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5 steps to making sure your bike is fully 'Winterised'

Don’t mind if it’s ugly. It’s about function over fashion for the next few months.

YES FOLKS, THAT’S a word we… I mean they, use in the cycling world and with the impending doom that is a five-month Irish winter bursting in on top of us you’d better give the wheels a bit of love before it’s too late.

Winter weather Feb22nd Source: PA Archive/Press Association Images

It’s absolutely vital that you change your cycling wardrobe from bibshorts and t-shirts to long sleeve jerseys and jackets, but what’s just as important is you kit out your bike for the perils of winter.

Not only will doing so keep you safe, but it’ll also save you hundreds of euro – after you’ve spent a much smaller amount prepping her for battle. A few things you absolutely MUST do are as follows;

1. Get mudguards, front and rear

Yes, they look terrible and they automatically make you feel slower the minute you install them but they serve so many purposes like preventing dirt and grit from getting into places you cannot see, while also keeping your clothes cleaner than if you had none.

2. Get lights, front and rear

They needn’t be the 600w bulbs you see at sports stadiums but they do need to project light as far up the road as possible, especially if you’re living in the country. The front light should be white and remain on and attached to your handlebars, while the rear should be red and flashing, so it’s easier for motorists to see. There are far too many cases of cyclists being hit while out training or commuting and usually, the main reason is that the motorist did not see them.

3. Clean that bike!

Washing the bike frequently might seem like a chore, okay, it is a chore and we all hate it but it’s vital to do it straight away after you come from your ride when it’s still wet. This way it’s far easier to clean than when dirt gets into the components, reducing the bikes performance the next time.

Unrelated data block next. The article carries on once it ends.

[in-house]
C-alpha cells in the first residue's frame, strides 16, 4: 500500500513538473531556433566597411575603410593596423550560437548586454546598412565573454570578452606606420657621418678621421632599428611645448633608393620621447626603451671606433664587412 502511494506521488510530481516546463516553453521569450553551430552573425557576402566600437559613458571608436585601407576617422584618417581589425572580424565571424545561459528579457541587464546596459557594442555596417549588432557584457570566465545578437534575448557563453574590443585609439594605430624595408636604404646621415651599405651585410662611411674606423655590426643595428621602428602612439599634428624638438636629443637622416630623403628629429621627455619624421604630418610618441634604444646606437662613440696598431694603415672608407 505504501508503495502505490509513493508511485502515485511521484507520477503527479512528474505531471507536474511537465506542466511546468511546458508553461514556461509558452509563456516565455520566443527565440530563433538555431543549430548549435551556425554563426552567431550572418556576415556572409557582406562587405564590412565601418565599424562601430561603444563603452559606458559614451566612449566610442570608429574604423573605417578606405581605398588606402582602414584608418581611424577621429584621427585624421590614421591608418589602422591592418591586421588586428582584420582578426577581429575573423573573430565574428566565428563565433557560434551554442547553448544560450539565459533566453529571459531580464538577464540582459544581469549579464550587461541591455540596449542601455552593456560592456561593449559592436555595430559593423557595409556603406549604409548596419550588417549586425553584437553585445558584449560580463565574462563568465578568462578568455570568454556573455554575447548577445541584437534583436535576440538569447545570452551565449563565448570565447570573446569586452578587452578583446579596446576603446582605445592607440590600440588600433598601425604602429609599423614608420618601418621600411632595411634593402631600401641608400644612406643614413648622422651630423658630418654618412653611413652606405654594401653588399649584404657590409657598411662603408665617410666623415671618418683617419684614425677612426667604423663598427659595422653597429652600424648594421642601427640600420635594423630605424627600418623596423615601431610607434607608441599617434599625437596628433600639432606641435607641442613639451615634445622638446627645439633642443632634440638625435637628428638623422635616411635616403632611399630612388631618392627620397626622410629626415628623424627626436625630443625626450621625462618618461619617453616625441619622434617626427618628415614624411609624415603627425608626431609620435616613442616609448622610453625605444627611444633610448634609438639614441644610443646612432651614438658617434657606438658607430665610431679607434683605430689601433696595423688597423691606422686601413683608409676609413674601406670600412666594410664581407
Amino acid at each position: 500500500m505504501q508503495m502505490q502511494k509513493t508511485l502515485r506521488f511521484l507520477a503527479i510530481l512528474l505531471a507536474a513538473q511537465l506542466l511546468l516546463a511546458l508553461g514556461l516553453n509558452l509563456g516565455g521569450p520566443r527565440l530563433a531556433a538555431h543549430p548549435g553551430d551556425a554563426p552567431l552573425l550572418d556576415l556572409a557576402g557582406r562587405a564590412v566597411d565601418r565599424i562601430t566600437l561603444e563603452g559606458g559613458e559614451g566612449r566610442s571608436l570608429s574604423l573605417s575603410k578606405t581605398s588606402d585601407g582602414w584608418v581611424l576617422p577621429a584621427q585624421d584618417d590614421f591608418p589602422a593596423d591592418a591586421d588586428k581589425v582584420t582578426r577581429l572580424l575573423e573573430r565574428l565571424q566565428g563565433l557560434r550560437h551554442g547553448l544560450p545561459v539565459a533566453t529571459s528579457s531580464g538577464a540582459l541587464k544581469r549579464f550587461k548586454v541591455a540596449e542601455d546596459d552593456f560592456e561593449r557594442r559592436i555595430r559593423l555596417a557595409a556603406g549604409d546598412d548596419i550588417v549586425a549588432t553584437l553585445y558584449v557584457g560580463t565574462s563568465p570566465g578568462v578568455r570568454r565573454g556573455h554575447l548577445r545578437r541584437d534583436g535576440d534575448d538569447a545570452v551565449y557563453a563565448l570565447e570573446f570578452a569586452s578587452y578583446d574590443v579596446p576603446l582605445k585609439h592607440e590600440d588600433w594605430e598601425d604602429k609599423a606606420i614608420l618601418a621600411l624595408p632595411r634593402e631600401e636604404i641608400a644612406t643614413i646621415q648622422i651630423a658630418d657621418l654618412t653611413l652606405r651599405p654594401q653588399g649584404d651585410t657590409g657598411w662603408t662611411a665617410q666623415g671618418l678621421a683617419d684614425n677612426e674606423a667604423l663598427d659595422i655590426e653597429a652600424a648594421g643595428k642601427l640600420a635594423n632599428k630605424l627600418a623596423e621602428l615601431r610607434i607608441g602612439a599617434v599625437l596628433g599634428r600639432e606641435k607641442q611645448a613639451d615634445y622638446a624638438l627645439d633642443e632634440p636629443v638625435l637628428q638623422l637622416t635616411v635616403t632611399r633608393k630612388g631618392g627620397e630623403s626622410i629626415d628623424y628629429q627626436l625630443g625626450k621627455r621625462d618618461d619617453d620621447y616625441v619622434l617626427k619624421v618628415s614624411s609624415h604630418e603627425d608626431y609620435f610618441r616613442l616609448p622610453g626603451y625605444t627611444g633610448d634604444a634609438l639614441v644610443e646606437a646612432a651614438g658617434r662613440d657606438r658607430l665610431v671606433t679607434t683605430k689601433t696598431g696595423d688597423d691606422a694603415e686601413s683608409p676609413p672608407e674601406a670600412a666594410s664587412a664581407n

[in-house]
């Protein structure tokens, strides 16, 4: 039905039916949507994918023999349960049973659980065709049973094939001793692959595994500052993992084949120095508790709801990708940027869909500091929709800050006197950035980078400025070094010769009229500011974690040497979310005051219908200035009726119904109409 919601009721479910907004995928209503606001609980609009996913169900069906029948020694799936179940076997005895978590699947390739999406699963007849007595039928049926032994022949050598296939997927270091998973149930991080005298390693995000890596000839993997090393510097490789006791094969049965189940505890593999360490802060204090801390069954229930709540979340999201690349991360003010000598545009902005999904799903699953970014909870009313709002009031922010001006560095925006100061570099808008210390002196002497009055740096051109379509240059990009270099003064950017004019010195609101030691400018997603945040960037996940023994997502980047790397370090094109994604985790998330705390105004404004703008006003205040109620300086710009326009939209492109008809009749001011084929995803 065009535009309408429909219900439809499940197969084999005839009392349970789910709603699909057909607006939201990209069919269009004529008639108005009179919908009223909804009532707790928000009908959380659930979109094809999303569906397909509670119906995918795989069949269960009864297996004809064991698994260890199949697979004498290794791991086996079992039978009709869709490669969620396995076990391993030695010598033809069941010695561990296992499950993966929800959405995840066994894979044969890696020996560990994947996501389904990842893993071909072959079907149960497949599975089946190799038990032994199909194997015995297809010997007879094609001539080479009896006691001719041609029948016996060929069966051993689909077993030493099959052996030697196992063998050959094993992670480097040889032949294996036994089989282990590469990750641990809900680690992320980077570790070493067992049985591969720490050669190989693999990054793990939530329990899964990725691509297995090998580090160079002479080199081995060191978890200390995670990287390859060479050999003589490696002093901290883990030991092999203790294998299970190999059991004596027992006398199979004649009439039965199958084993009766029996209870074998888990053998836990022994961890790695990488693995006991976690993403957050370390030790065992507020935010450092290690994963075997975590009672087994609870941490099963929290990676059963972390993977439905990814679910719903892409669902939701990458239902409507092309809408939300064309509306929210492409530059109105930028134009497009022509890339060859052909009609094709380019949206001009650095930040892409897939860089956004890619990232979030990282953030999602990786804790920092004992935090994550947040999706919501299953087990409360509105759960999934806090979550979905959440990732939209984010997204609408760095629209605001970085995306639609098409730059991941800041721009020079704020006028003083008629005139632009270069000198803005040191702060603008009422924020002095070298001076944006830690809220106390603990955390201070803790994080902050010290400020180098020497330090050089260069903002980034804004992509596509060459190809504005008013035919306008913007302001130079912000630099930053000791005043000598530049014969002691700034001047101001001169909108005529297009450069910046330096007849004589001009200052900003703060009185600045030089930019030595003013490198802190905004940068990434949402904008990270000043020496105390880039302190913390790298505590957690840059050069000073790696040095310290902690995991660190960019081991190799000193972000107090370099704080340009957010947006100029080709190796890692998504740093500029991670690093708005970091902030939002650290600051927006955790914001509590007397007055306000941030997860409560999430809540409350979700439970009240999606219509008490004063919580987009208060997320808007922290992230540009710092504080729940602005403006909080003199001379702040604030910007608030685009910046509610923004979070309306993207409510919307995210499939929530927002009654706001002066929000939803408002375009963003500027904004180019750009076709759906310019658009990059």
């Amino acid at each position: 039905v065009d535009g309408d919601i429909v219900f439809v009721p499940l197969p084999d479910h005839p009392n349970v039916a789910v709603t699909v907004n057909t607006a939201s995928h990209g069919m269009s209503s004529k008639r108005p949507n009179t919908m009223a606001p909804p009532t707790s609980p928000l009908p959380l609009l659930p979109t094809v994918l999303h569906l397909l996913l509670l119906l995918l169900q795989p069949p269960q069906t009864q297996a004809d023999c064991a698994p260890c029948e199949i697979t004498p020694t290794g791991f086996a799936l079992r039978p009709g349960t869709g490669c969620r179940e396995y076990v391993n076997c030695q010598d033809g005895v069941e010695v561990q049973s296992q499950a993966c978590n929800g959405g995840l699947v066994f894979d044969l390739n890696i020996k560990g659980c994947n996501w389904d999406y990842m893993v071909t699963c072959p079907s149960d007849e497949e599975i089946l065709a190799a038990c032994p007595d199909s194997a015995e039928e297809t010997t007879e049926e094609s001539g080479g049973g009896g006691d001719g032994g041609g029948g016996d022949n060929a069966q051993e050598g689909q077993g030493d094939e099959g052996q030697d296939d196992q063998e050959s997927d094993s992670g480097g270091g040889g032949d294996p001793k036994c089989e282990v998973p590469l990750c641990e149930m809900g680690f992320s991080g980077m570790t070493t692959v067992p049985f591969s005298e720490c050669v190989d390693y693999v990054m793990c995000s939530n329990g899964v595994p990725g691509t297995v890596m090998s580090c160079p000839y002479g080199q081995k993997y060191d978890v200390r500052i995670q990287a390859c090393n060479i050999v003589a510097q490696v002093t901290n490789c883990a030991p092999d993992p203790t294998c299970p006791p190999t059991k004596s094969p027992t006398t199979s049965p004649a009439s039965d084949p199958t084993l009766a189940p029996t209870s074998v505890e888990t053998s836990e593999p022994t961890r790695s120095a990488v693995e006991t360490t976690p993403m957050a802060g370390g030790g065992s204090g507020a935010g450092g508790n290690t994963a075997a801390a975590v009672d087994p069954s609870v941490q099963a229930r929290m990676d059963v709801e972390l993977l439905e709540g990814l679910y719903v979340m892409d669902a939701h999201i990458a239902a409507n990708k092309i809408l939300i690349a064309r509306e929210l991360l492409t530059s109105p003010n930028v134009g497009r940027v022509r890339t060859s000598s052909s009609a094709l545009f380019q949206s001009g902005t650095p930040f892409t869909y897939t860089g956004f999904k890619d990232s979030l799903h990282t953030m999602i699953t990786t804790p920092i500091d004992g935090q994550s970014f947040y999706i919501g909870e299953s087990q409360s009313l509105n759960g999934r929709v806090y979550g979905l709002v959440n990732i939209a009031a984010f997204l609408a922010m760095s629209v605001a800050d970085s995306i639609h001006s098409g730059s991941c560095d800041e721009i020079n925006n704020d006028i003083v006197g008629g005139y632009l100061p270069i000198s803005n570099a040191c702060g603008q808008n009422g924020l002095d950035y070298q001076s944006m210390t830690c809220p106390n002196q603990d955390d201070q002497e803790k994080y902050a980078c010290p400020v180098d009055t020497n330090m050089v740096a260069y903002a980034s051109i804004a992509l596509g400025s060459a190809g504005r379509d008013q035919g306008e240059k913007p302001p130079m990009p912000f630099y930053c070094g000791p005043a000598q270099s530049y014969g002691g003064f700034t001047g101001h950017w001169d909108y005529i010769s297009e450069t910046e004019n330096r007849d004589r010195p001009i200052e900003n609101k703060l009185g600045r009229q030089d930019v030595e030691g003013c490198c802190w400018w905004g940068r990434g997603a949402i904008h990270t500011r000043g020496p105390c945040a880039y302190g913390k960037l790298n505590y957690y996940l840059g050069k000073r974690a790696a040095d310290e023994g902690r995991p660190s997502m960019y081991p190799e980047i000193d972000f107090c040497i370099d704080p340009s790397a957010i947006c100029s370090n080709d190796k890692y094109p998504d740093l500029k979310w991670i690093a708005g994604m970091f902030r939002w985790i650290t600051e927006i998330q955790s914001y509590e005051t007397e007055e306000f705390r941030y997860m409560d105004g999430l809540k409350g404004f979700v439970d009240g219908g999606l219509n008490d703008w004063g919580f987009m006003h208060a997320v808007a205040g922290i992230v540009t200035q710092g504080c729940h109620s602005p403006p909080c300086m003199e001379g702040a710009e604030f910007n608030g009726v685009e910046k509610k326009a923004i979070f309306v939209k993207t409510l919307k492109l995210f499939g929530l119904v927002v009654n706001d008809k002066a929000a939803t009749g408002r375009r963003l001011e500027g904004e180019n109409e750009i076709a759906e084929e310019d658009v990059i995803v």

Brown Christmas Source: AP/Press Association Images

4. Lube that chain

This is the nice job after cleaning the bike. The chain and the cassette are among the parts of the bike that see most wear and tear and that will be exacerbated if they’re dirty. Think of it, dirt and grime gets scooped up off the road by the wheels and spat backwards into the chain and cassette. This residue accumulates and forms a really abrasive paste that wears down the parts, particularly if there’s no lube. The lube’s function is to keep water out and keep the parts moving smoothly.

5.  Get new winter tyres

Take off those skinny, zippy, sub 180 gram skins you have and install heavy duty, hard-wearing think tyres with plenty grip, a thicker sidewall and if you really want to, a puncture resistant lining that goes on between tube and tyre.

Spring weather March 23 Source: Jeff Moore

The last thing you want – after a crash – during the winter, is to get a puncture because you’ll be forever changing it and risk picking up a cold as you do so. Fatter tyres have more grip than skinny ones. Remember, winter training is not a race. Also, you’ll notice a huge difference in spring when you go back to skinny tyres.

41 filthy dirty photos of the gruelling Tough Mudder event at Punchestown this weekend

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